Retro racing games that are worth to play today.
>mfw i discovered that game yesterday
I'm comfortable acknowledging RB is shit, and I AM spanish
It wasn't without redeeming qualities though; awkward, turn-of-the-century-3D qualities.
OK so I can't be the only Ignition fan around here, right? This is a game I've literally never seen brought up in /vr/, and it's just awesome
Nah, only DOS and Windows. It had a pointedly console-y gameplay though (split screen local multiplayer and everything).
The Megadrive version also features a track editor, but you can't edit tiles (only have presets). Custom tracks are saved into the cartridge. My tracks are still saved there, and they suck.
Super RC Pro Am is pretty great.
Carmageddon is nice, though it's not necessarily a strict racing game, there's a lot of open exploration and just fucking up the other cars' shit if you want to go that route too.
Al Unser Jr Turbo Racing for the NES is pretty great, it has a campaign mode where you can upgrade and customize your car as the races go on.
Bigfoot for the NES is fun as heck but has kind of awful mechanics, I think. I'd probably go so far as to label it kusoge-tier, but at least memorable. Or maybe I'm just awful at it.
1000 Miglia, Neo Drift Out, and Overtop (the latter two are Neo Geo, the former arcade) are all worth giving a look at.
Power Drive Rally. I guess its on Genesis and Jaguar. Never saw anyone play it IRL.
It's not cliché, just the simple truth. The game did almost everything right, and no other game would come even close to challenging it until 2003. Even then, OutRun and OutRun 2 are peers at best. Both games are highly playable and appeal to different strengths of the concept. I'm looking forward to be able to emulate OutRun 2. 2006 is not bad at all, but it has plenty of shortcomings, and less focus.
NFS died long ago. It tried to briefly come back with Most Wanted, but it was half-arsed and tainted by heavy ricing. Ever since, EA completely forgot what NFS was or is about.
Oddly enough, Test Drive Unlimited picked up where NFS lost its direction. While, unlike the classic NFS, TDU is free roaming, it does capture that scenic landscape + expensive dream car attitude that these early NFS did. Unfortunately Eden shoehorned some retarded social aspects into the game, and eventually got killed by Ubisoft to make yet another forgettable ricer + crime NFS clone, called The Crew. So imho, the best "modern" NFS, with all its flaws, is TDU2, and even that leaves a bad aftertaste. The best NFS all around, bar none, is High Stakes. Especially if you play the career mode. The game's actually demanding improvements from the player, and treating the bots like genuine peers. Makes for a very entertaining and challenging single player experience.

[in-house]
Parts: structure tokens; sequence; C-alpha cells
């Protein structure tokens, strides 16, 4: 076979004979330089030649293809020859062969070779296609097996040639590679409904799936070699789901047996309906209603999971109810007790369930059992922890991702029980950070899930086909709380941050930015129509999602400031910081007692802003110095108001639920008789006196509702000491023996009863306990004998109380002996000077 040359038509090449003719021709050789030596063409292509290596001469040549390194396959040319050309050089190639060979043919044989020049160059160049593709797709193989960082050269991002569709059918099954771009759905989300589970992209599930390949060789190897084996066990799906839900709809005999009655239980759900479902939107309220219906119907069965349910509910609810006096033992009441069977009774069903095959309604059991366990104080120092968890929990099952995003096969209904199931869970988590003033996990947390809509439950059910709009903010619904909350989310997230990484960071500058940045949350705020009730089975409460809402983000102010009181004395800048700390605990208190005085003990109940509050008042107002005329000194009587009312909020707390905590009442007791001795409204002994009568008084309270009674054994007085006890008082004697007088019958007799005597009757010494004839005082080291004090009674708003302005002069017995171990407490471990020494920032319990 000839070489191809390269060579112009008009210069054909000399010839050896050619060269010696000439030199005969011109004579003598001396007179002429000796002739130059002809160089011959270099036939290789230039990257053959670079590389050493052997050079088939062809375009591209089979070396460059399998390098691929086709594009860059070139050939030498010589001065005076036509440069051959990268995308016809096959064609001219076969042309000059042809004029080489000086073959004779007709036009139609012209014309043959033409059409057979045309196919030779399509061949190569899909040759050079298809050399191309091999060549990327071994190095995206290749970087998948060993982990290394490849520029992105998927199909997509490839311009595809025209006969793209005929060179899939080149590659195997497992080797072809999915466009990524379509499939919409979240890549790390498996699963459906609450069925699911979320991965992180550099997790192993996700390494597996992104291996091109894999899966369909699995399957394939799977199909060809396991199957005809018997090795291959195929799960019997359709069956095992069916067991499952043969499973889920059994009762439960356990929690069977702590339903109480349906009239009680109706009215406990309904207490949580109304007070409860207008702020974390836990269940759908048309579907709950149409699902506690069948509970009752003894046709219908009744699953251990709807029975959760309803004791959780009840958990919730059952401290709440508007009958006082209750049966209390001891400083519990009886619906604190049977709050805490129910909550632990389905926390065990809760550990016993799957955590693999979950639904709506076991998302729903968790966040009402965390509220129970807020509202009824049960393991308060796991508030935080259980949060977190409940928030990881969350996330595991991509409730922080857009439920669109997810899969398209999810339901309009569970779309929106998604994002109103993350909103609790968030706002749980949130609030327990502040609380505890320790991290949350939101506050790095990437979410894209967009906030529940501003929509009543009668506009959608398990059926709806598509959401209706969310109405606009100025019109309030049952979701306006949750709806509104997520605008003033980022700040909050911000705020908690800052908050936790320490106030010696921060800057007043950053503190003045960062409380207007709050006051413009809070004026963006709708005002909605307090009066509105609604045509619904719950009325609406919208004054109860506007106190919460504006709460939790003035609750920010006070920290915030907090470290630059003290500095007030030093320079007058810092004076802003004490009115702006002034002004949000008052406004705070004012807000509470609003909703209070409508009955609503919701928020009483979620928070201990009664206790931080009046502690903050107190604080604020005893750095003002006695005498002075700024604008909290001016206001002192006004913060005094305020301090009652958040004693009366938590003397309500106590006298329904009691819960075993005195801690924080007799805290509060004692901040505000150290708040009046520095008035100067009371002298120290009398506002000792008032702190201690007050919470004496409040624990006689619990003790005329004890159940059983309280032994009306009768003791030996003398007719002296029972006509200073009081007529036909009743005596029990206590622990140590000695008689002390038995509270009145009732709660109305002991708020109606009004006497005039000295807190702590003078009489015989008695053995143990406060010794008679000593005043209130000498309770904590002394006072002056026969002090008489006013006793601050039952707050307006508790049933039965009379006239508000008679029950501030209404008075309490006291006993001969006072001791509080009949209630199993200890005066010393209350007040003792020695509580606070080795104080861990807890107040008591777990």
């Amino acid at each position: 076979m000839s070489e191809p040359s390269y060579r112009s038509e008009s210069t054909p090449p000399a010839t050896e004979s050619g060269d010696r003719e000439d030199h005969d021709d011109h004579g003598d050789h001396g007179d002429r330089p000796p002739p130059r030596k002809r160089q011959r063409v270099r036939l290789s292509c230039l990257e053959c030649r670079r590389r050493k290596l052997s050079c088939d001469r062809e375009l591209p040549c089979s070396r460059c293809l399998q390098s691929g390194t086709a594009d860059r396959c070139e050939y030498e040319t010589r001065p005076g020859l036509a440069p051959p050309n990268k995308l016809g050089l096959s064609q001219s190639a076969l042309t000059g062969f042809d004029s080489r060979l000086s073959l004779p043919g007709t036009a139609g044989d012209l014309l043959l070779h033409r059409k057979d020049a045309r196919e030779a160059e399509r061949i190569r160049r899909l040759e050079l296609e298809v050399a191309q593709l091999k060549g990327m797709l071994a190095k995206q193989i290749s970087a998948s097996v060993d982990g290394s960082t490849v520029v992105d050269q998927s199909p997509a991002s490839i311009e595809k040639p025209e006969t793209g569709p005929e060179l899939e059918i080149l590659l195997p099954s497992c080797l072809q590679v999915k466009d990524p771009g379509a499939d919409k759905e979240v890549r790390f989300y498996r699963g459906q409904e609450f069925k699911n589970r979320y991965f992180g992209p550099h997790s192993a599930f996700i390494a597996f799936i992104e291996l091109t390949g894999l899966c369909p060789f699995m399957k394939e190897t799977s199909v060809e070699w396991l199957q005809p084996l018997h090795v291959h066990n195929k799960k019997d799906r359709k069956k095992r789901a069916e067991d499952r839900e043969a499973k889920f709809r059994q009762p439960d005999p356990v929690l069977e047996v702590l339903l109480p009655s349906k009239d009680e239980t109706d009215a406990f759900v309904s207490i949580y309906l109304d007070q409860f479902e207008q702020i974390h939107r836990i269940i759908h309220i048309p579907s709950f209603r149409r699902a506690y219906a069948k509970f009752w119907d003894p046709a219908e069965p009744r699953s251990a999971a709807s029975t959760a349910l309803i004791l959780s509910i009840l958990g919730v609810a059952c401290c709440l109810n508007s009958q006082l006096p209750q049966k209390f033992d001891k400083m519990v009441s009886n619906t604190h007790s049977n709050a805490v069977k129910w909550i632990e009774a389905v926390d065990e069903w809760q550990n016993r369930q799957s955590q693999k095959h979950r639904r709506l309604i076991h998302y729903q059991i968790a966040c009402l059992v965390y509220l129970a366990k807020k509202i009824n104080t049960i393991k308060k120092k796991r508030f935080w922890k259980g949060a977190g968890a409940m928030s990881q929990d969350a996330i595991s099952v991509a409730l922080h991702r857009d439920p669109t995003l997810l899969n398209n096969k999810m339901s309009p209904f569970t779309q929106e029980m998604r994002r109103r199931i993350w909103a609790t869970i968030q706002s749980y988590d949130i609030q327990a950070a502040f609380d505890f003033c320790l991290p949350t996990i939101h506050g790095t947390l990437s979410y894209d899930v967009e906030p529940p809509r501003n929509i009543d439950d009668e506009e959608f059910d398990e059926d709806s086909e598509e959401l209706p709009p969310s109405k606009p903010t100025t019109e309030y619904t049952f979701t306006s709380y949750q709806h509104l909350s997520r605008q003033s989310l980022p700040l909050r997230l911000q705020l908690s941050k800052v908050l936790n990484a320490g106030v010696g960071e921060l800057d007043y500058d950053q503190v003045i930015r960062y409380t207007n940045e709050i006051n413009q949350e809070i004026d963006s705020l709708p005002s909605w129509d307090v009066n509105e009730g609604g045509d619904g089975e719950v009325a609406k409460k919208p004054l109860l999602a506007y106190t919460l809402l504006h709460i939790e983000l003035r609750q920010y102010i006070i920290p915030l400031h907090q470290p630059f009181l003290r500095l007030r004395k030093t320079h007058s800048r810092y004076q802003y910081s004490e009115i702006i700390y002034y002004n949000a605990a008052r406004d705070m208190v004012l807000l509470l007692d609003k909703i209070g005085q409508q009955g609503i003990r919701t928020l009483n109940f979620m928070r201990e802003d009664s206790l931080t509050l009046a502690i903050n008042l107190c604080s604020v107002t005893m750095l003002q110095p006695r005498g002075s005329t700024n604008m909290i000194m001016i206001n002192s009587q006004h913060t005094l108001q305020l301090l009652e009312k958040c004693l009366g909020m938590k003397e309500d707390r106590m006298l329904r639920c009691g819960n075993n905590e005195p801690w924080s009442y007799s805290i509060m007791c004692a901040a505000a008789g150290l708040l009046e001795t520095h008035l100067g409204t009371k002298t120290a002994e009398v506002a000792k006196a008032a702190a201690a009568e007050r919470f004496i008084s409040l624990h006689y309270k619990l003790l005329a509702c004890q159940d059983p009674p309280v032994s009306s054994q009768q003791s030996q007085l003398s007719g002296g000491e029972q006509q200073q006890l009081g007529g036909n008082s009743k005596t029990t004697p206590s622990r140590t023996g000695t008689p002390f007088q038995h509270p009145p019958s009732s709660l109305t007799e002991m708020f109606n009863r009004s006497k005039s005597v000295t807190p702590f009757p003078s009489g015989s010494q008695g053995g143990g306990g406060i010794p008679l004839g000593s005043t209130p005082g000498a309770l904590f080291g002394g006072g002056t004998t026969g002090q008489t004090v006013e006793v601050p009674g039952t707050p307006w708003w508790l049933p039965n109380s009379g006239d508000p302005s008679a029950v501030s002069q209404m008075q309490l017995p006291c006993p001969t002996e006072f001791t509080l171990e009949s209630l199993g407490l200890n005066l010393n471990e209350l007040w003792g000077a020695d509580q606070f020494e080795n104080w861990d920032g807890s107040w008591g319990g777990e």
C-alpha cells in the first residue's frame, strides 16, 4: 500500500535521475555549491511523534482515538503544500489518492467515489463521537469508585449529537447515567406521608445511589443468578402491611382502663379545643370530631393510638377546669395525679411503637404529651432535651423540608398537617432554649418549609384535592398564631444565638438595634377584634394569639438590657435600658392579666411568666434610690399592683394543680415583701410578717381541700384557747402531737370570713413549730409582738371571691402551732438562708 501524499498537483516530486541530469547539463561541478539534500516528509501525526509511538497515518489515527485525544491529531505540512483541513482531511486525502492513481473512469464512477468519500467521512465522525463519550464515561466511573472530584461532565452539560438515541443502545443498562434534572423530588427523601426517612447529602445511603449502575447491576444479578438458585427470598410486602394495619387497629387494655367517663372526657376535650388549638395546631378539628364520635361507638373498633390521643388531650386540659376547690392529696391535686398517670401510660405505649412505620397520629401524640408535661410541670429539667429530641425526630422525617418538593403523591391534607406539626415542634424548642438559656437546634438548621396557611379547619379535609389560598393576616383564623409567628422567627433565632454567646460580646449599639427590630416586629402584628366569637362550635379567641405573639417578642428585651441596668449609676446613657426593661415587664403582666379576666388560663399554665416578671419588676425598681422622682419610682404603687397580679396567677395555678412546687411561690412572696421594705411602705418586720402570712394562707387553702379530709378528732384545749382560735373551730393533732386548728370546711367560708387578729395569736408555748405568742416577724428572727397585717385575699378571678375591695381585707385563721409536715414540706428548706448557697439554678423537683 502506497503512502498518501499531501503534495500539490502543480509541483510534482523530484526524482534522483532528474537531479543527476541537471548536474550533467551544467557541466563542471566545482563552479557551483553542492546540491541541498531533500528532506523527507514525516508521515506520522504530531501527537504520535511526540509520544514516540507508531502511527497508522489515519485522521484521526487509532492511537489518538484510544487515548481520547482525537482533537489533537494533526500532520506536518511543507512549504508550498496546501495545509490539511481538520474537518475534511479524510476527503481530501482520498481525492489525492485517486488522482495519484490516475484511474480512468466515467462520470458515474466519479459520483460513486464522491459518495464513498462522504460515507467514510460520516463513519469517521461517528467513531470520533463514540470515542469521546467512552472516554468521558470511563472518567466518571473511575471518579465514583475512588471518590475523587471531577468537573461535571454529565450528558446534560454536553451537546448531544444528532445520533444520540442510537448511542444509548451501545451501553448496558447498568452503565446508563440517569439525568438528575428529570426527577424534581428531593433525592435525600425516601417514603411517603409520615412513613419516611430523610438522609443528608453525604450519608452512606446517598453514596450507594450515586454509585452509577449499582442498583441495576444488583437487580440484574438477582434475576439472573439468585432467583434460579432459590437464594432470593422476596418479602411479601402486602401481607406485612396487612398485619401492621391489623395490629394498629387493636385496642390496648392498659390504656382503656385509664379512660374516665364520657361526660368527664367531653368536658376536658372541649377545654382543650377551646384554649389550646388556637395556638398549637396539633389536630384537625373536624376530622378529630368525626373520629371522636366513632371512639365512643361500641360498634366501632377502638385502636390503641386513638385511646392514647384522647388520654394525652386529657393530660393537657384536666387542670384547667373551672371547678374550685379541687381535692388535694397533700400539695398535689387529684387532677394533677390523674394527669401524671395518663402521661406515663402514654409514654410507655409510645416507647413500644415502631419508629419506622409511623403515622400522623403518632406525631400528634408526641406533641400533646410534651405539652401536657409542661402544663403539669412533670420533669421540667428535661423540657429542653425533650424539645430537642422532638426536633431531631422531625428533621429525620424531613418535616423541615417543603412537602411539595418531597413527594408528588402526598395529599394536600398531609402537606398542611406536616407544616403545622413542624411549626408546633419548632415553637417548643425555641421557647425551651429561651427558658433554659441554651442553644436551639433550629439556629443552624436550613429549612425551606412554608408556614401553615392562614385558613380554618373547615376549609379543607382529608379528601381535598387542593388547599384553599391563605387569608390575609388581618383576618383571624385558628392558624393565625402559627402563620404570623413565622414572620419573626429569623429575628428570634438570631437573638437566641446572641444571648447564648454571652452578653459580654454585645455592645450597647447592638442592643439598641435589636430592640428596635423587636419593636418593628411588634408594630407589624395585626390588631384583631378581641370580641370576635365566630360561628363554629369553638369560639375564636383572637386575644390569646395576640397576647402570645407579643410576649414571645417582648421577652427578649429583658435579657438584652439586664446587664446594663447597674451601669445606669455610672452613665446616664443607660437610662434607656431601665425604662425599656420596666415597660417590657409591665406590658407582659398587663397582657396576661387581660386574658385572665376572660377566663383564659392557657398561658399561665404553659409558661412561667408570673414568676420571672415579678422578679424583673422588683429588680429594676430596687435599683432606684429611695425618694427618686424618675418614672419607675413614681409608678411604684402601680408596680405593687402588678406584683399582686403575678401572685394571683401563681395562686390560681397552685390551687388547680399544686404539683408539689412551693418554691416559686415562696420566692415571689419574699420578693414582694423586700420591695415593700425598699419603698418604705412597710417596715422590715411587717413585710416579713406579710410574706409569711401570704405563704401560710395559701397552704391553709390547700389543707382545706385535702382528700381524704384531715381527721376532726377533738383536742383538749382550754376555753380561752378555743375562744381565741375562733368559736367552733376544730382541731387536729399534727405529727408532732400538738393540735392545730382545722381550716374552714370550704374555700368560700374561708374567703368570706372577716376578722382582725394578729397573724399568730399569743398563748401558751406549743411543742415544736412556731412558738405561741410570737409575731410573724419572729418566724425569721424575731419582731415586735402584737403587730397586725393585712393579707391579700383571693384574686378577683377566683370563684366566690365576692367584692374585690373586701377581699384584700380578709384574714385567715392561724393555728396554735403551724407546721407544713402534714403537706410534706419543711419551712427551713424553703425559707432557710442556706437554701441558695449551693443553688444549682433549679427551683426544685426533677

>The game's actually demanding improvements from the player, and treating the bots like genuine peers
it's easier than NFS3 in terms of driving abilities. Only difference in difficulties in NFS:HS is the AI drivers crash into other cars more often
>calling Most Wanted half assed
You can toss a wide body on a Supra or RX-7, which were NFS1 cars, or you can roll with a SLR or Murcielago visually stock. You can have up to 25 cops in radar range at all times. Spike strips and helicopters. Varying cop ranks. Cop weak points and weight factor. Strategic barracades and cooldown safe spots. Is this half assed to you?
quality, not quantity
just off the top of my head
>still the retarded sliding physics of NFSU/U2
>extreme rubber-banding AI
>stupid slow-motion mode
>very repetitive cop dialogue (trying to add character with low audio sample amount = bad idea)
>muh open world
All the things I said is actually classified under quality, not quantity. All the details and mechanics change the way pursuits work and adds depth. The biggest change is the fact it's open world, which as a racing game fan I understand if it isn't everyone's thing because I prefer linear courses too. The change into open world means pursuit are now about a tango with the cops in a sandboxy playground, where assist and cooldown hot spots are scattered all over, you can go around in circles around a block to fuck with the cops, and so on. This arena-ish gameplay sort of justifies the use of slow-mo because 25 ramming cops gets really fucked up when you are 15 minutes deep into shit. Should I remind you that Need For Speed Hot Pursuit 2 also had gimmick functions like a button for time stopping 360 camera swings, and another button for time stopping road scouting thing. If you didn't like the UG era physics then that's fine, but that's not what a "half-assed game" means.
The game half-assed the original NFS concept of dream cars in dream locations. It was largely NFSU with a hint of what could have been.
The blacklist is strictly story driven and static, although High Stakes showed how a real blacklist could and should work (peers, goddammit)
The rest you mentioned are gimmicks of the week, most of them not really relevant to feeling the Need For Speed. Think about that name for a moment, then look at the cars and tracks in the old games, and then MW.